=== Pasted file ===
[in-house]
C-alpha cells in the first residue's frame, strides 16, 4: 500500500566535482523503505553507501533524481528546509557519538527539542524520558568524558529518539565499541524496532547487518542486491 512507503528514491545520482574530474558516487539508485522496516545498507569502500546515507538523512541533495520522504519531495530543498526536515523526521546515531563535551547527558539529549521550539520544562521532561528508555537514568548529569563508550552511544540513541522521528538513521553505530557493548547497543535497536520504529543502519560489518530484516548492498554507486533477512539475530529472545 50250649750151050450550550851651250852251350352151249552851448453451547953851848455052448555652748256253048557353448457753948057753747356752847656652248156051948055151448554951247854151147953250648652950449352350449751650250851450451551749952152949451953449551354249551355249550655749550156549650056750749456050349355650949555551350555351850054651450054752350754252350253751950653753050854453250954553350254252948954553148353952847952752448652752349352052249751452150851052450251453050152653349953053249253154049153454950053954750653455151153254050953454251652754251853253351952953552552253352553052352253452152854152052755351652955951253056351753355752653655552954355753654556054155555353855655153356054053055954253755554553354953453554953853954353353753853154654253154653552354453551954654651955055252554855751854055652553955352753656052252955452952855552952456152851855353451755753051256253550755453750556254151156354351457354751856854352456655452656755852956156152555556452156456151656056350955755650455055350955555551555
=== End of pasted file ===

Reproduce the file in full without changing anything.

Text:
[in-house]
C-alpha cells in the first residue's frame, strides 16, 4: 500500500566535482523503505553507501533524481528546509557519538527539542524520558568524558529518539565499541524496532547487518542486491 512507503528514491545520482574530474558516487539508485522496516545498507569502500546515507538523512541533495520522504519531495530543498526536515523526521546515531563535551547527558539529549521550539520544562521532561528508555537514568548529569563508550552511544540513541522521528538513521553505530557493548547497543535497536520504529543502519560489518530484516548492498554507486533477512539475530529472545 50250649750151050450550550851651250852251350352151249552851448453451547953851848455052448555652748256253048557353448457753948057753747356752847656652248156051948055151448554951247854151147953250648652950449352350449751650250851450451551749952152949451953449551354249551355249550655749550156549650056750749456050349355650949555551350555351850054651450054752350754252350253751950653753050854453250954553350254252948954553148353952847952752448652752349352052249751452150851052450251453050152653349953053249253154049153454950053954750653455151153254050953454251652754251853253351952953552552253352553052352253452152854152052755351652955951253056351753355752653655552954355753654556054155555353855655153356054053055954253755554553354953453554953853954353353753853154654253154653552354453551954654651955055252554855751854055652553955352753656052252955452952855552952456152851855353451755753051256253550755453750556254151156354351457354751856854352456655452656755852956156152555556452156456151656056350955755650455055350955555551555